10 Lavish Monuments To Tech Egos - InformationWeek

InformationWeek is part of the Informa Tech Division of Informa PLC

This site is operated by a business or businesses owned by Informa PLC and all copyright resides with them.Informa PLC's registered office is 5 Howick Place, London SW1P 1WG. Registered in England and Wales. Number 8860726.

IoT
IoT
IT Leadership // IT Strategy
News
11/15/2013
08:00 AM
Aoife M. McEvoy
Aoife M. McEvoy
Slideshows
100%
0%

10 Lavish Monuments To Tech Egos

How do tech billionaires spend it all? Check out the toys and palatial homes owned by 10 of geekdom's rich and famous.
Previous
1 of 10
Next

It's been a month since Oracle Team USA's sensational comeback to victory in the 34th America's Cup. And in the wake of this win -- given the estimated $100 million that Team USA owner Larry Ellison spent on the race -- we thought it was high time to highlight the biggest tech giants and their staggering displays of wealth.

All but one of the leaders we cover are billionaires. According to Forbes, Ellison's net worth tops the list at $43 billion, followed by Jeff Bezos ($25.2 billion) and Google's Larry Page ($23 billion) and Sergey Brin ($22.8 billion).

Let's start with the Oracle boss. Ellison adds real estate purchases to his collection the way most of us splurge on electronics. His lavish residences around the world reportedly include a 23-acre manse in Woodside, Calif. ($12 million), an equestrian estate ($23 million), a McMansion in Pacific Heights, San Francisco (just less than $4 million), and various properties in Lake Tahoe ($100 million).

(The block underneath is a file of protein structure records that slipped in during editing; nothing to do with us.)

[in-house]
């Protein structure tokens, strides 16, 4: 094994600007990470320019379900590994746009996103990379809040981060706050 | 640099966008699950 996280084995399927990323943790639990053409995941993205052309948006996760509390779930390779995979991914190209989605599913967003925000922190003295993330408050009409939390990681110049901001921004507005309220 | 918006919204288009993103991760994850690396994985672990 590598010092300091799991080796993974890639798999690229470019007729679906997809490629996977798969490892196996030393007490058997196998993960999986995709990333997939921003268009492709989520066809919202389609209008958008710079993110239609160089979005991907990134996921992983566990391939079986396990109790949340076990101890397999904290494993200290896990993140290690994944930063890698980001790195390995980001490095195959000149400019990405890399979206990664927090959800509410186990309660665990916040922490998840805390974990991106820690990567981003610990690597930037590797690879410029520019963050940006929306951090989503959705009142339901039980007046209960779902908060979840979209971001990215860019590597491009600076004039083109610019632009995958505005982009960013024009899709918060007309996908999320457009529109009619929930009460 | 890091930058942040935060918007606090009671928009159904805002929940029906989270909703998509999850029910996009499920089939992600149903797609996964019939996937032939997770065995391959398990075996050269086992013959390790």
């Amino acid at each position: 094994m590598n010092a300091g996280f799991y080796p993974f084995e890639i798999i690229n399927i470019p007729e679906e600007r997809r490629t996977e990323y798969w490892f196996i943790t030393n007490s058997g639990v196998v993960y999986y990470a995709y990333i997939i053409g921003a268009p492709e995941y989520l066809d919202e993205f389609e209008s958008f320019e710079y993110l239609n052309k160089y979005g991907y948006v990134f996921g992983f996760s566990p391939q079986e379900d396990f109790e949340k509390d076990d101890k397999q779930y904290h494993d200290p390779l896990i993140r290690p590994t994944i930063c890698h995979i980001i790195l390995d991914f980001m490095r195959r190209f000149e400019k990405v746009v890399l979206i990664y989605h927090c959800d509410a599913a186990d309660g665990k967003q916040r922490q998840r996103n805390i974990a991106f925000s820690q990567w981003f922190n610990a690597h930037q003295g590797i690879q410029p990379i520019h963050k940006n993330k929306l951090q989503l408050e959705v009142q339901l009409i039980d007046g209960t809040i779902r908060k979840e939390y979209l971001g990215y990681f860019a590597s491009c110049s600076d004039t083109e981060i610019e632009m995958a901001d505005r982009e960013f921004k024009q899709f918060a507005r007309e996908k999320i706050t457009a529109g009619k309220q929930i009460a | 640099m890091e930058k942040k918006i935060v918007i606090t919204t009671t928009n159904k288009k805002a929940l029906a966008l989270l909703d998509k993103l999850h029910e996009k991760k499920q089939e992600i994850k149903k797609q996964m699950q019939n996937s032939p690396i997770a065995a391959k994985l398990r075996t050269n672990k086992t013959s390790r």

The Woodside home was based on a 16th-century Japanese palace and took nine years -- and $200 million -- to build. On the plus side, the Woodside location gives Ellison a pleasant commute to Oracle headquarters in nearby Redwood Shores (roughly 20 minutes, we reckon). Ellison must enjoy driving, though. His many vehicles include an Audi R8, a Lexus LFA, and an Acura NSX. And up until about three years ago, Ellison owned a McLaren F1. He bought the exotic car new in 1995 when it was priced at approximately $970,000. At auction, the Formula One car sold for $3,575,000.

Of course, Ellison, a licensed pilot, owns jets and yachts. His aircraft fleet has included an Italian Marchetti jet, a MiG-29 fighter jet, and a Gulfstream V.

In addition to the Bay Area empires, Ellison also reportedly owns property in Rhode Island, Malibu, Rancho Mirage -- an inland resort town in Southern California, with a golf course to boot -- and Kyoto, Japan. His most outlandish purchase, though, is a Hawaiian island. He allegedly paid $500 million for 98 percent of Lanai last year.

Oh, how the 1 percent lives.

Continue this slideshow for more fun trivia about tech titans' extravagant toys.

We welcome your comments on this topic on our social media channels, or [contact us directly] with questions about the site.
Previous
1 of 10
Next
Comment  | 
Print  | 
More Insights
Comments
Newest First  |  Oldest First  |  Threaded View
WKash
50%
50%
WKash,
User Rank: Author
11/22/2013 | 3:06:24 PM
Musk, Elon Musk: The next 007?